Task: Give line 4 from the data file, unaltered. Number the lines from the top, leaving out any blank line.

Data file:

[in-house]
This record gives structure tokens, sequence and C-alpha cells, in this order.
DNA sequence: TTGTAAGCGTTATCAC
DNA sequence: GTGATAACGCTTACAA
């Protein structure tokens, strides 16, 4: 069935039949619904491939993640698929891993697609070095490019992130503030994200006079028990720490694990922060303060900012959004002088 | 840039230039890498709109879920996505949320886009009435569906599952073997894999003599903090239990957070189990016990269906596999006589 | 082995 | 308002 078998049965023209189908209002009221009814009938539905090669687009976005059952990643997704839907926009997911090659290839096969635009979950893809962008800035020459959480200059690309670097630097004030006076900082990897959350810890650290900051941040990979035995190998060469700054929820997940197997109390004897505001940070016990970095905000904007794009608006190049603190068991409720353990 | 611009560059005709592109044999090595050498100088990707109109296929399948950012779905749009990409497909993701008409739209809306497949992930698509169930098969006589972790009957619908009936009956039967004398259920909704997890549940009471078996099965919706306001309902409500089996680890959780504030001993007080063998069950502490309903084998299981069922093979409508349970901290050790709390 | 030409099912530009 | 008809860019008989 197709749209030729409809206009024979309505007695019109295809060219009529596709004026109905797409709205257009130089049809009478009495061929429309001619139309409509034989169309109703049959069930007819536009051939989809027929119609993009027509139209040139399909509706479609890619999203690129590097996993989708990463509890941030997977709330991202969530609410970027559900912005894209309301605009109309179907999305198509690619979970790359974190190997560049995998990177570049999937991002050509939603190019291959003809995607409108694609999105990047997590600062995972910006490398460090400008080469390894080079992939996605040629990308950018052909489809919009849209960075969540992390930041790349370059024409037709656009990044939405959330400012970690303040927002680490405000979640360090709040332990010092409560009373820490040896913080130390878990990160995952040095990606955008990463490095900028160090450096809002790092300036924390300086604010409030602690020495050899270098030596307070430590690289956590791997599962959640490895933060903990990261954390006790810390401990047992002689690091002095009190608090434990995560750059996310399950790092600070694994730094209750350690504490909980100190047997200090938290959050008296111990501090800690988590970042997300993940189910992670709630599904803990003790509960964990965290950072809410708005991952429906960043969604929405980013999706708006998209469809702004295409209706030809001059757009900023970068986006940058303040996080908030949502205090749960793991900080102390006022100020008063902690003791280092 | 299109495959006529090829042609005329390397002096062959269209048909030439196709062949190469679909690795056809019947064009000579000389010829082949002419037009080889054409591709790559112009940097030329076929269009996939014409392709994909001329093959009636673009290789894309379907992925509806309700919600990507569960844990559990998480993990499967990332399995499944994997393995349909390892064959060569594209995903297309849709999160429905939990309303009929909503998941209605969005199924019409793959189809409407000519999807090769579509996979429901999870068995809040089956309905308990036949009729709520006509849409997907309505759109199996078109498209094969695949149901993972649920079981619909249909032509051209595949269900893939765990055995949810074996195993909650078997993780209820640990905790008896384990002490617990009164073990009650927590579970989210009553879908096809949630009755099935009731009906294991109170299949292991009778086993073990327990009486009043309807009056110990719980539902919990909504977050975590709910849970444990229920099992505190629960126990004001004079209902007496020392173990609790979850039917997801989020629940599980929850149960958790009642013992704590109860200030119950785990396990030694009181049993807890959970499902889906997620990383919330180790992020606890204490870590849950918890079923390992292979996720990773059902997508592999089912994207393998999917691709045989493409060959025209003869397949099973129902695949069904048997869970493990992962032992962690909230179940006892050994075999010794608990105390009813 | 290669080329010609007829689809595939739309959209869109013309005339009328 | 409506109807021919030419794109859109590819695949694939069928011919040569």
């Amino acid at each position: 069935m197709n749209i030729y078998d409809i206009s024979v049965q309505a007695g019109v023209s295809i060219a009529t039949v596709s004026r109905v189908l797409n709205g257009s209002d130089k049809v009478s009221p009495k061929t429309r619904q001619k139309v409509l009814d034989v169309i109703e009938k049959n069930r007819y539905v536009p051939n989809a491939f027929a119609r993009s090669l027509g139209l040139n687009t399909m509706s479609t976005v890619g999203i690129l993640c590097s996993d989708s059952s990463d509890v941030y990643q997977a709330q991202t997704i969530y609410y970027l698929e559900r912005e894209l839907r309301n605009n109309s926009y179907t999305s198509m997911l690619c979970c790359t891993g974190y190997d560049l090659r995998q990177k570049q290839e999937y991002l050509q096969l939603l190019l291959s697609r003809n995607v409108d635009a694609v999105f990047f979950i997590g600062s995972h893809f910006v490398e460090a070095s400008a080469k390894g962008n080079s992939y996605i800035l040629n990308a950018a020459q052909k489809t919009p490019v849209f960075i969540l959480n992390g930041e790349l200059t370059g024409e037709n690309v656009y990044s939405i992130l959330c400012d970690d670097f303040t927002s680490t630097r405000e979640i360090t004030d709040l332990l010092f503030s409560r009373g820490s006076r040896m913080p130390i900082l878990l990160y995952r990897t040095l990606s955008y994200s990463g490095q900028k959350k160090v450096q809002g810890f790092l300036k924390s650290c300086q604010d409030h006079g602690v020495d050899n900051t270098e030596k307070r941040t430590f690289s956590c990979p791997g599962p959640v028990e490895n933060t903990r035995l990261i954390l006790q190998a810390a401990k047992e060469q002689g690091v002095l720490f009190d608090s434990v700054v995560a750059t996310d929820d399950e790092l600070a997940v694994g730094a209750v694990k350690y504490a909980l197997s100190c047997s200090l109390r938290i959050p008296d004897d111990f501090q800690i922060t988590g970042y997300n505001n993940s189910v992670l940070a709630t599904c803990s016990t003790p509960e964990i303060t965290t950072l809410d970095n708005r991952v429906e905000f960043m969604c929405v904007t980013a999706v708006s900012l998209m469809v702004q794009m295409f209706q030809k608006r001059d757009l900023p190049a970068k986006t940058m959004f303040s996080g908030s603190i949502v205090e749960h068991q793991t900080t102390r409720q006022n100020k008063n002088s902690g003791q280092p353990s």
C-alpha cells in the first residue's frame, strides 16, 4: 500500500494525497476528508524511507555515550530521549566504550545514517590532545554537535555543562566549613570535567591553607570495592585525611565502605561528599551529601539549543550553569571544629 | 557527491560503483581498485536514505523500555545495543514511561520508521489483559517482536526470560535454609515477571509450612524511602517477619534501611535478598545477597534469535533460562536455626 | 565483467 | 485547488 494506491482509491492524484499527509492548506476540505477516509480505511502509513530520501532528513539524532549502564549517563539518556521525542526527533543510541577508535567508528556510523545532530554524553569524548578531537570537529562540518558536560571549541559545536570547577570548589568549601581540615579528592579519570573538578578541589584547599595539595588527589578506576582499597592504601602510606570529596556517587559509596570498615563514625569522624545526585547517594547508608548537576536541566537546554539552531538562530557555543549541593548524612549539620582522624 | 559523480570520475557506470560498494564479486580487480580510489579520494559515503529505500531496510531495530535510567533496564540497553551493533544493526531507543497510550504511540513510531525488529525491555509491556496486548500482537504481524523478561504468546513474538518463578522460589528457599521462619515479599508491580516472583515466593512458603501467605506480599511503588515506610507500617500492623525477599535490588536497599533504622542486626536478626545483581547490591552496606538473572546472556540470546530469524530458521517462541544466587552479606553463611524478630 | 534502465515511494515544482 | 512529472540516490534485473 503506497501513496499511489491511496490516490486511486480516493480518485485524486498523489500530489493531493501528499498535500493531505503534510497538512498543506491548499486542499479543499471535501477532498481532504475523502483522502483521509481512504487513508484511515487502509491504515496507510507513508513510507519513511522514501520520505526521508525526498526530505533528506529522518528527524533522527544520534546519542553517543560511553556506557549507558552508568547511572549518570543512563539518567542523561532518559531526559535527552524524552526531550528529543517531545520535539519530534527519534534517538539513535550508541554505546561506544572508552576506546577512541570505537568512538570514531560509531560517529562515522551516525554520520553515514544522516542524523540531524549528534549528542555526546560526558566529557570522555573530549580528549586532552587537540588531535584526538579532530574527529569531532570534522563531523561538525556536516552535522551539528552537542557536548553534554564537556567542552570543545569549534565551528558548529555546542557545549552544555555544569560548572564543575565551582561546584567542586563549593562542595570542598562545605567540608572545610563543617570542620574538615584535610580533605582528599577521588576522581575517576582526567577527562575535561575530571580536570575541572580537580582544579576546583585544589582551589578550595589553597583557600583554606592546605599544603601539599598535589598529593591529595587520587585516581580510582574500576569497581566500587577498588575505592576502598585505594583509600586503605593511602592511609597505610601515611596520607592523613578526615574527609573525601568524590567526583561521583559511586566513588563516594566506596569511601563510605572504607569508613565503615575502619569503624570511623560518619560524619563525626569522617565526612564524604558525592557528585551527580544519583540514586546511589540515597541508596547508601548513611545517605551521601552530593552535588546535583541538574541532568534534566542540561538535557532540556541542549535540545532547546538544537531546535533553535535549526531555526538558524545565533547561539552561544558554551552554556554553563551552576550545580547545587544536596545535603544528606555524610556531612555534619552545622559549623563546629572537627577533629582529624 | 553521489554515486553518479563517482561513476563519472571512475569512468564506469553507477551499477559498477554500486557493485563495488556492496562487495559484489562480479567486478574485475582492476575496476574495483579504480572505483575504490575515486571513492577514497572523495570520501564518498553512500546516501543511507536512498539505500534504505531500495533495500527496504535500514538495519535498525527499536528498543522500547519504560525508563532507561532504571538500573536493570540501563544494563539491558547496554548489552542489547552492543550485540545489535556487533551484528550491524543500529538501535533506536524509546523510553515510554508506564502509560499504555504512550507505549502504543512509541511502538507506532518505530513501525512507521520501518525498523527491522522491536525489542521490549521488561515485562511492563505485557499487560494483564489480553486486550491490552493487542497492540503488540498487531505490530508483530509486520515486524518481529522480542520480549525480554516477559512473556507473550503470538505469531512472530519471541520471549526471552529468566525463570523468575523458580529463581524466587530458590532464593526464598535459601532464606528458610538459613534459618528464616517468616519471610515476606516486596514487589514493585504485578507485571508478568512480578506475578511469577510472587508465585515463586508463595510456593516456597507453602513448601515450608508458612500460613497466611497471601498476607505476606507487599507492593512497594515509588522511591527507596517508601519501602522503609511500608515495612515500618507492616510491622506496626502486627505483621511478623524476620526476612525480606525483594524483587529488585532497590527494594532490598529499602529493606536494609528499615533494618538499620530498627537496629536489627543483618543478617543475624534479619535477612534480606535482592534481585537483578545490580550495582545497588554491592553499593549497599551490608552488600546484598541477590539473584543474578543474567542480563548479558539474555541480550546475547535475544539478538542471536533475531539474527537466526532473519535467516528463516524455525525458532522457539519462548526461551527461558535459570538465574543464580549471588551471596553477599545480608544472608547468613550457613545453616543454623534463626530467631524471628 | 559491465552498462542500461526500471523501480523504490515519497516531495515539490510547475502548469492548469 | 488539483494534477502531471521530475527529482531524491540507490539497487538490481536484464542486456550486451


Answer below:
DNA sequence: GTGATAACGCTTACAA